So you want to be a VC, eh? (Part 3)

If you take but one thing away from these posts, let it be this:  venture capital is a tough business to get in, be in and stay in. During 2009, the VC industry continued the downsizing that became very visible in mid-2008.  While the global economic issues that surfaced in 2008 (e.g. banking meltdown, subprime market, global economic recession) accelerated the decline and definitely added stresses to the industry, this resizing is a function of the technology bubble bursting several years earlier – also known as the “dot com to dot gone” era.  With many firms that raised money during the bubble unable to raise new funds at this time, a further decline in the number of firms is likely.  While fund raising and investment entered a new range, IPO activity remained at a mere trickle and the acquisition exit marketplace declined both in quantity and quality.

A healthy venture capital ecosystem requires its metrics to be in balance.  And while the quality of new business opportunities, known as ‘deal flow’, remains very high quality and the best opportunities are getting funded, stresses remain.  The lack of distributions to the institutional investors who provide the capital to the industry has left these professional money managers with little capital to recycle back to the industry.  2009 remained a difficult year for many firms to raise money.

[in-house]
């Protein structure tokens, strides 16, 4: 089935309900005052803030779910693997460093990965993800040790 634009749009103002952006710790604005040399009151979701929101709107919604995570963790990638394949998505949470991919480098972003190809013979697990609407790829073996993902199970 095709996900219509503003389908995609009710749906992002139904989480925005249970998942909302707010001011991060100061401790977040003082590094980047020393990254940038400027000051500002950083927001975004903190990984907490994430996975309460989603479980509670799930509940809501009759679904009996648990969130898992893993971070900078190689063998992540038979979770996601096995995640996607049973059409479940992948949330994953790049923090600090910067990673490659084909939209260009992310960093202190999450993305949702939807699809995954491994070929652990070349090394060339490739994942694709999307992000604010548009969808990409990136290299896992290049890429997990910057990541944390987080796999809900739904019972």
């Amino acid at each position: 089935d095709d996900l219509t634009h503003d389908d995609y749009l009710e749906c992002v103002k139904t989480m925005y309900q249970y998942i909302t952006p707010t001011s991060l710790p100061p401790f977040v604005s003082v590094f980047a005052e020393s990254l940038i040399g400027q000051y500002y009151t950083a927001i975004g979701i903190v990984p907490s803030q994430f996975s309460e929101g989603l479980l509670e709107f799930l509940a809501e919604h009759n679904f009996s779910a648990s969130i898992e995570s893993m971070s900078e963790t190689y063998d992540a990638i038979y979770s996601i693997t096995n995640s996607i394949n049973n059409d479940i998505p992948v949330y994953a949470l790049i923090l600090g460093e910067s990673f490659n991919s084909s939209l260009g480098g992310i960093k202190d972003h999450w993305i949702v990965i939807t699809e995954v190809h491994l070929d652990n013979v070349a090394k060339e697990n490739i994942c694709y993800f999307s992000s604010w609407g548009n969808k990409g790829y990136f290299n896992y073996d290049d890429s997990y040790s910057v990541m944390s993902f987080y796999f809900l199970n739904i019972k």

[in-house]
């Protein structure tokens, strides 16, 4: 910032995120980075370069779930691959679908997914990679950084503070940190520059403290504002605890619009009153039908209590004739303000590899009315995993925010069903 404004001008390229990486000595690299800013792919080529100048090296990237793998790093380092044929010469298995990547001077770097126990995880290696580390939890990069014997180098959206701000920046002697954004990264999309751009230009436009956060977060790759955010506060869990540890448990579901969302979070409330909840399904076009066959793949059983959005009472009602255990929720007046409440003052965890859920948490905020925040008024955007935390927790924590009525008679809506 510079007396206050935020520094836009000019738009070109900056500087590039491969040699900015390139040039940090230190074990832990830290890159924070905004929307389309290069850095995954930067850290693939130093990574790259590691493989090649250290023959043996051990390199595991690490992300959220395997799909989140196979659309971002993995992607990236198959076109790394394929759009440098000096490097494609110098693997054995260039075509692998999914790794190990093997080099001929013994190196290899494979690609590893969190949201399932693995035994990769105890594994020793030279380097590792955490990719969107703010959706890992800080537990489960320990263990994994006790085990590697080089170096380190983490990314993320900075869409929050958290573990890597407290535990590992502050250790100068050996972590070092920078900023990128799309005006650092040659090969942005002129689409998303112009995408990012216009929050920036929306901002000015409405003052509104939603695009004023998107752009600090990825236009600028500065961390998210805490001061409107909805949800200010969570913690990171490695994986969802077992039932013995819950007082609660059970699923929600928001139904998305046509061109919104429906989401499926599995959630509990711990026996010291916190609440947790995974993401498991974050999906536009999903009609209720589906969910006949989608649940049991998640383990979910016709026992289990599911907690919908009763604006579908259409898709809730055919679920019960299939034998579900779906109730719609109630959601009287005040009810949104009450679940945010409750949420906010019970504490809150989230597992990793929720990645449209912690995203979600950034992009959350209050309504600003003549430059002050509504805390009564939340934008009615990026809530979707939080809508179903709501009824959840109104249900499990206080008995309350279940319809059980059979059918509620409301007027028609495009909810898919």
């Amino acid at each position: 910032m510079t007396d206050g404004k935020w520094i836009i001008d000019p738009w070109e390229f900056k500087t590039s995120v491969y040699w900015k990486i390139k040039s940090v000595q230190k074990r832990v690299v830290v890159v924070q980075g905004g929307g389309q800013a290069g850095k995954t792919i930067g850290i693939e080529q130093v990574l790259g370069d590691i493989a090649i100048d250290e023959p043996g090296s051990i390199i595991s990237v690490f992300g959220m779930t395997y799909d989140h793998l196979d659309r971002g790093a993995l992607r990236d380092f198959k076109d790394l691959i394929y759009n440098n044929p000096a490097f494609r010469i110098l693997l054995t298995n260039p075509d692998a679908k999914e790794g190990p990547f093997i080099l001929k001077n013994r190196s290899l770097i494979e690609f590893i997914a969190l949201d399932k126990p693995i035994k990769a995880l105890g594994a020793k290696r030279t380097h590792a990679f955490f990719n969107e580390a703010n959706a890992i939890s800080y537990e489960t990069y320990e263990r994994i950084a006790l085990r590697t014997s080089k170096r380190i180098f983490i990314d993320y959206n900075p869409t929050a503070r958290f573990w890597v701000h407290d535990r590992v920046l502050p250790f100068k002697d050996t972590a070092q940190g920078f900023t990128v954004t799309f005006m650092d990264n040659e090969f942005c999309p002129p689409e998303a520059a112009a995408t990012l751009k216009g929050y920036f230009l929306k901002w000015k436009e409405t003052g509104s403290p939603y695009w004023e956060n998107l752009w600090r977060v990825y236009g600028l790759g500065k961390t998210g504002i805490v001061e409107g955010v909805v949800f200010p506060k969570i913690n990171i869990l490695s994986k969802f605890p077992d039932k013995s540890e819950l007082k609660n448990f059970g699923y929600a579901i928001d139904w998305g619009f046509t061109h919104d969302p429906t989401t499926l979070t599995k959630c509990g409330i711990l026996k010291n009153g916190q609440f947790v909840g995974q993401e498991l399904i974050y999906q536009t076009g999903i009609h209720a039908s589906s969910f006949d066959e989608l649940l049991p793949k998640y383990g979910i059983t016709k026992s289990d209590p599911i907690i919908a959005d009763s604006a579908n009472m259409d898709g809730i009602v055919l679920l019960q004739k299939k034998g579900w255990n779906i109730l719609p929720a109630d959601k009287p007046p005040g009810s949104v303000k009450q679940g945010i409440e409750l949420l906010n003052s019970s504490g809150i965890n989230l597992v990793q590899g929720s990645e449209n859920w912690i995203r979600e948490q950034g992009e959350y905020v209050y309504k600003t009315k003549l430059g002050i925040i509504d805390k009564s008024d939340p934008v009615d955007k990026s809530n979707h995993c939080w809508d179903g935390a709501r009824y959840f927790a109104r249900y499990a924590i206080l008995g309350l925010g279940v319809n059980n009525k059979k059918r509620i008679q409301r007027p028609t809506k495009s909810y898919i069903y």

As we close out 2010, little has improved.  Exits and fund raising remain challenging but the venture capital industry is very much open for business.   And, as a positive note to some of the negative economic issues that are still lingering such as unemployment, people who being released from employment are no longer seeking new jobs; rather, they are forming excellent new teams and are coming to angel and venture firms with very strong business propositions.

Looking forward, there is a new competitive factor that industry veterans, both VCs and Angels, will contend with.  In the words of Michael Porter’s 5 Forces, they are referred to as “Potential Entrants”. Potential entrants into the investment space are new angel investors that were recently created as a result of some favorable IPO (e.g. Google) or secondary-market liquidation events (e.g. Facebook).  In addition, with impending exit events happening at other major tech companies like Zynga and Twitter, there will be a further influx of newly minted millionaires who too will begin investing within the next three to five years.  These are young, technical, and passionate individuals are looking for not only opportunities to invest in, but to also lend their own talents to the invested venture to increase its chances of success.  Finally, many of their investment opportunities may come from the fellow peers who would be more willing to take initial money from a friend or former colleague, acting as an angel, versus an established angel investor or venture capitalist.

We’ll wrap up the blog series hoping you have a clearer understanding of the VC industry and realize, that at the end of the day, it’s no different than any other business venture.  Every industry has it’s challenges and it’s up to the bold few to push forward to make things happen.  So, you still want to be a VC?

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